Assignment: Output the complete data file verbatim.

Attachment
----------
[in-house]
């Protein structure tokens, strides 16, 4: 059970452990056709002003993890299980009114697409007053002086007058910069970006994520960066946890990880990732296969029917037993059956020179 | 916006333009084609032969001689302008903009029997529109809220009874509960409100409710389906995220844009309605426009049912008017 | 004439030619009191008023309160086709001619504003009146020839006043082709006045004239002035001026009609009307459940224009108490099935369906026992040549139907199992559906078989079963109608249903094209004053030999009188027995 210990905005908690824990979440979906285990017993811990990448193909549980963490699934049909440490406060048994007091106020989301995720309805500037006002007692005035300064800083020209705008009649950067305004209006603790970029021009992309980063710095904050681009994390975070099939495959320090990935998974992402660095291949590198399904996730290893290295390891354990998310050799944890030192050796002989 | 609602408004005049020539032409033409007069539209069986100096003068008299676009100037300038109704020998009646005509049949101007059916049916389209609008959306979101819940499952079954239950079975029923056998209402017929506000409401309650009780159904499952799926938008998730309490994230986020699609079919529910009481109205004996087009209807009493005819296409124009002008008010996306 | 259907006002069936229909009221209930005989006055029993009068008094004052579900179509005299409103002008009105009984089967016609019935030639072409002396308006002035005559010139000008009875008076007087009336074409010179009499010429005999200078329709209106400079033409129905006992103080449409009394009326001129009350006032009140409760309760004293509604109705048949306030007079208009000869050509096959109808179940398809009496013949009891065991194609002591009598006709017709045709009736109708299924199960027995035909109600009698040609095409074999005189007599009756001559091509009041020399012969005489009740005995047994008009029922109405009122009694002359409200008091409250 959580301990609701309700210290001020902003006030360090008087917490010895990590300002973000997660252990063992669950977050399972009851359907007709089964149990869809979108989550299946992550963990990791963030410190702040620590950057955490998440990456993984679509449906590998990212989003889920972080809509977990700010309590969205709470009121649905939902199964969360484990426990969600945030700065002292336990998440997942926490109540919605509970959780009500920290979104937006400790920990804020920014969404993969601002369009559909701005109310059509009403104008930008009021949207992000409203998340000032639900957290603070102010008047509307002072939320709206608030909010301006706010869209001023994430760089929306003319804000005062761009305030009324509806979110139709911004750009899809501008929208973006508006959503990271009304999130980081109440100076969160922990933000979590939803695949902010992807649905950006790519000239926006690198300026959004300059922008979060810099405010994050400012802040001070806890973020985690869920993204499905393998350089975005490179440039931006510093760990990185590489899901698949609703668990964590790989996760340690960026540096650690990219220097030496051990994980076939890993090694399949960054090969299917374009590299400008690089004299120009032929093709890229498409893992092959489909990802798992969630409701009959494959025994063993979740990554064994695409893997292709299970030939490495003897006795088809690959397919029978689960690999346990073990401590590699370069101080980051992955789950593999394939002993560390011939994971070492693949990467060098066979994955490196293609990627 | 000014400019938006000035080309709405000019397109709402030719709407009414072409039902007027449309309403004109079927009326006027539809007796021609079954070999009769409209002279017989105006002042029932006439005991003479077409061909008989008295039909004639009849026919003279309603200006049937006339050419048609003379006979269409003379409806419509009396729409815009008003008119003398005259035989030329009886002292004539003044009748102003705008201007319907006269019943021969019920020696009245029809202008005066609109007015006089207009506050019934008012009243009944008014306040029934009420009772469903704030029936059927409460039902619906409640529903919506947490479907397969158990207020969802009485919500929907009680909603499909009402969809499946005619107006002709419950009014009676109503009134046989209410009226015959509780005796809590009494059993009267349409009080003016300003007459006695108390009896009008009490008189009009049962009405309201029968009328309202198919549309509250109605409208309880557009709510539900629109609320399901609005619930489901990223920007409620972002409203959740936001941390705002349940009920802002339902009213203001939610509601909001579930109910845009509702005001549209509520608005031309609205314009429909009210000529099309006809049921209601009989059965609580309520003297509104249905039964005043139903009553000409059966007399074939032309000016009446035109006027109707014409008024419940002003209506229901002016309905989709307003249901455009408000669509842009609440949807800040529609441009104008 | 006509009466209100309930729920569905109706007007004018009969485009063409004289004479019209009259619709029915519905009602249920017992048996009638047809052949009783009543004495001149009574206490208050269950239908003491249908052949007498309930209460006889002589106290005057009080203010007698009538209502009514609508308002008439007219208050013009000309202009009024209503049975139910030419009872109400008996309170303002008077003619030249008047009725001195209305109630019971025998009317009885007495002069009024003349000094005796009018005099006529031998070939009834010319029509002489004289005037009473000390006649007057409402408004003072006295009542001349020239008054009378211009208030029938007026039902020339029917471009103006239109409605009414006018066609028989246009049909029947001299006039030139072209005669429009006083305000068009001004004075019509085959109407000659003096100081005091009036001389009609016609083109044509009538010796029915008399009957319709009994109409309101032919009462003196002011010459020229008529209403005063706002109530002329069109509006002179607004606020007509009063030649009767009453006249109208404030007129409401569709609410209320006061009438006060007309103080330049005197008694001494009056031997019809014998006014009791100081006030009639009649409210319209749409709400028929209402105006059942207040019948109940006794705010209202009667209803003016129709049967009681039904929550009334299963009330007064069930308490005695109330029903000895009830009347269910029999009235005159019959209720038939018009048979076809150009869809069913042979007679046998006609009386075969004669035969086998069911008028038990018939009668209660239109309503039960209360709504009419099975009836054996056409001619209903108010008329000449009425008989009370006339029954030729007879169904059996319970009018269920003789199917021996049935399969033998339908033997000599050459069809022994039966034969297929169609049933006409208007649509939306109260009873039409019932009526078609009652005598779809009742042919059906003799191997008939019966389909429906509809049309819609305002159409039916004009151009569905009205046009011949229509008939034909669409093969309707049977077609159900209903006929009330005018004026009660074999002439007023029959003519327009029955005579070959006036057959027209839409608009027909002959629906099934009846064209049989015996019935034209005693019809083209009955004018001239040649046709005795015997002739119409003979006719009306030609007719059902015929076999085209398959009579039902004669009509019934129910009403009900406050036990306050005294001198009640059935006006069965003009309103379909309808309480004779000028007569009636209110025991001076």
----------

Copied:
[in-house]
């Protein structure tokens, strides 16, 4: 059970452990056709002003993890299980009114697409007053002086007058910069970006994520960066946890990880990732296969029917037993059956020179 | 916006333009084609032969001689302008903009029997529109809220009874509960409100409710389906995220844009309605426009049912008017 | 004439030619009191008023309160086709001619504003009146020839006043082709006045004239002035001026009609009307459940224009108490099935369906026992040549139907199992559906078989079963109608249903094209004053030999009188027995 210990905005908690824990979440979906285990017993811990990448193909549980963490699934049909440490406060048994007091106020989301995720309805500037006002007692005035300064800083020209705008009649950067305004209006603790970029021009992309980063710095904050681009994390975070099939495959320090990935998974992402660095291949590198399904996730290893290295390891354990998310050799944890030192050796002989 | 609602408004005049020539032409033409007069539209069986100096003068008299676009100037300038109704020998009646005509049949101007059916049916389209609008959306979101819940499952079954239950079975029923056998209402017929506000409401309650009780159904499952799926938008998730309490994230986020699609079919529910009481109205004996087009209807009493005819296409124009002008008010996306 | 259907006002069936229909009221209930005989006055029993009068008094004052579900179509005299409103002008009105009984089967016609019935030639072409002396308006002035005559010139000008009875008076007087009336074409010179009499010429005999200078329709209106400079033409129905006992103080449409009394009326001129009350006032009140409760309760004293509604109705048949306030007079208009000869050509096959109808179940398809009496013949009891065991194609002591009598006709017709045709009736109708299924199960027995035909109600009698040609095409074999005189007599009756001559091509009041020399012969005489009740005995047994008009029922109405009122009694002359409200008091409250 959580301990609701309700210290001020902003006030360090008087917490010895990590300002973000997660252990063992669950977050399972009851359907007709089964149990869809979108989550299946992550963990990791963030410190702040620590950057955490998440990456993984679509449906590998990212989003889920972080809509977990700010309590969205709470009121649905939902199964969360484990426990969600945030700065002292336990998440997942926490109540919605509970959780009500920290979104937006400790920990804020920014969404993969601002369009559909701005109310059509009403104008930008009021949207992000409203998340000032639900957290603070102010008047509307002072939320709206608030909010301006706010869209001023994430760089929306003319804000005062761009305030009324509806979110139709911004750009899809501008929208973006508006959503990271009304999130980081109440100076969160922990933000979590939803695949902010992807649905950006790519000239926006690198300026959004300059922008979060810099405010994050400012802040001070806890973020985690869920993204499905393998350089975005490179440039931006510093760990990185590489899901698949609703668990964590790989996760340690960026540096650690990219220097030496051990994980076939890993090694399949960054090969299917374009590299400008690089004299120009032929093709890229498409893992092959489909990802798992969630409701009959494959025994063993979740990554064994695409893997292709299970030939490495003897006795088809690959397919029978689960690999346990073990401590590699370069101080980051992955789950593999394939002993560390011939994971070492693949990467060098066979994955490196293609990627 | 000014400019938006000035080309709405000019397109709402030719709407009414072409039902007027449309309403004109079927009326006027539809007796021609079954070999009769409209002279017989105006002042029932006439005991003479077409061909008989008295039909004639009849026919003279309603200006049937006339050419048609003379006979269409003379409806419509009396729409815009008003008119003398005259035989030329009886002292004539003044009748102003705008201007319907006269019943021969019920020696009245029809202008005066609109007015006089207009506050019934008012009243009944008014306040029934009420009772469903704030029936059927409460039902619906409640529903919506947490479907397969158990207020969802009485919500929907009680909603499909009402969809499946005619107006002709419950009014009676109503009134046989209410009226015959509780005796809590009494059993009267349409009080003016300003007459006695108390009896009008009490008189009009049962009405309201029968009328309202198919549309509250109605409208309880557009709510539900629109609320399901609005619930489901990223920007409620972002409203959740936001941390705002349940009920802002339902009213203001939610509601909001579930109910845009509702005001549209509520608005031309609205314009429909009210000529099309006809049921209601009989059965609580309520003297509104249905039964005043139903009553000409059966007399074939032309000016009446035109006027109707014409008024419940002003209506229901002016309905989709307003249901455009408000669509842009609440949807800040529609441009104008 | 006509009466209100309930729920569905109706007007004018009969485009063409004289004479019209009259619709029915519905009602249920017992048996009638047809052949009783009543004495001149009574206490208050269950239908003491249908052949007498309930209460006889002589106290005057009080203010007698009538209502009514609508308002008439007219208050013009000309202009009024209503049975139910030419009872109400008996309170303002008077003619030249008047009725001195209305109630019971025998009317009885007495002069009024003349000094005796009018005099006529031998070939009834010319029509002489004289005037009473000390006649007057409402408004003072006295009542001349020239008054009378211009208030029938007026039902020339029917471009103006239109409605009414006018066609028989246009049909029947001299006039030139072209005669429009006083305000068009001004004075019509085959109407000659003096100081005091009036001389009609016609083109044509009538010796029915008399009957319709009994109409309101032919009462003196002011010459020229008529209403005063706002109530002329069109509006002179607004606020007509009063030649009767009453006249109208404030007129409401569709609410209320006061009438006060007309103080330049005197008694001494009056031997019809014998006014009791100081006030009639009649409210319209749409709400028929209402105006059942207040019948109940006794705010209202009667209803003016129709049967009681039904929550009334299963009330007064069930308490005695109330029903000895009830009347269910029999009235005159019959209720038939018009048979076809150009869809069913042979007679046998006609009386075969004669035969086998069911008028038990018939009668209660239109309503039960209360709504009419099975009836054996056409001619209903108010008329000449009425008989009370006339029954030729007879169904059996319970009018269920003789199917021996049935399969033998339908033997000599050459069809022994039966034969297929169609049933006409208007649509939306109260009873039409019932009526078609009652005598779809009742042919059906003799191997008939019966389909429906509809049309819609305002159409039916004009151009569905009205046009011949229509008939034909669409093969309707049977077609159900209903006929009330005018004026009660074999002439007023029959003519327009029955005579070959006036057959027209839409608009027909002959629906099934009846064209049989015996019935034209005693019809083209009955004018001239040649046709005795015997002739119409003979006719009306030609007719059902015929076999085209398959009579039902004669009509019934129910009403009900406050036990306050005294001198009640059935006006069965003009309103379909309808309480004779000028007569009636209110025991001076």